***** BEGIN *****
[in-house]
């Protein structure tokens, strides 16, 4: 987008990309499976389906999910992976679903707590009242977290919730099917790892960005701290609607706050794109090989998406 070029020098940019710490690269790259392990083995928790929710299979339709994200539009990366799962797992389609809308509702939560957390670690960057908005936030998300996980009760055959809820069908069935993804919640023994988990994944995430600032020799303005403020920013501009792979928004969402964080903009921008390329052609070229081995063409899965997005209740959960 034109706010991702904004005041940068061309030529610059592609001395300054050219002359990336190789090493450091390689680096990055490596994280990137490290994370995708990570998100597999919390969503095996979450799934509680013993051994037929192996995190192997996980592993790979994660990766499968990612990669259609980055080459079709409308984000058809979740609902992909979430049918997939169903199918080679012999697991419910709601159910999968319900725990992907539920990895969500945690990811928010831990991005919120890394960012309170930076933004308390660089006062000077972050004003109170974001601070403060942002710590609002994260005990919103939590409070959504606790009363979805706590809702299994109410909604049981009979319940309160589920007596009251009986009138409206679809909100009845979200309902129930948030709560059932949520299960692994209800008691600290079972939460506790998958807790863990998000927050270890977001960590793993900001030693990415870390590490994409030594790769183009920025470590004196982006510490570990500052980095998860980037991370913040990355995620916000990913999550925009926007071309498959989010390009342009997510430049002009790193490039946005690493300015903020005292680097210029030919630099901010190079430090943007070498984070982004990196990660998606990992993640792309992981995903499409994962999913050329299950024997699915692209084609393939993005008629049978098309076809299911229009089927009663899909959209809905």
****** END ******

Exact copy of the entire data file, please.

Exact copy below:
[in-house]
């Protein structure tokens, strides 16, 4: 987008990309499976389906999910992976679903707590009242977290919730099917790892960005701290609607706050794109090989998406 070029020098940019710490690269790259392990083995928790929710299979339709994200539009990366799962797992389609809308509702939560957390670690960057908005936030998300996980009760055959809820069908069935993804919640023994988990994944995430600032020799303005403020920013501009792979928004969402964080903009921008390329052609070229081995063409899965997005209740959960 034109706010991702904004005041940068061309030529610059592609001395300054050219002359990336190789090493450091390689680096990055490596994280990137490290994370995708990570998100597999919390969503095996979450799934509680013993051994037929192996995190192997996980592993790979994660990766499968990612990669259609980055080459079709409308984000058809979740609902992909979430049918997939169903199918080679012999697991419910709601159910999968319900725990992907539920990895969500945690990811928010831990991005919120890394960012309170930076933004308390660089006062000077972050004003109170974001601070403060942002710590609002994260005990919103939590409070959504606790009363979805706590809702299994109410909604049981009979319940309160589920007596009251009986009138409206679809909100009845979200309902129930948030709560059932949520299960692994209800008691600290079972939460506790998958807790863990998000927050270890977001960590793993900001030693990415870390590490994409030594790769183009920025470590004196982006510490570990500052980095998860980037991370913040990355995620916000990913999550925009926007071309498959989010390009342009997510430049002009790193490039946005690493300015903020005292680097210029030919630099901010190079430090943007070498984070982004990196990660998606990992993640792309992981995903499409994962999913050329299950024997699915692209084609393939993005008629049978098309076809299911229009089927009663899909959209809905």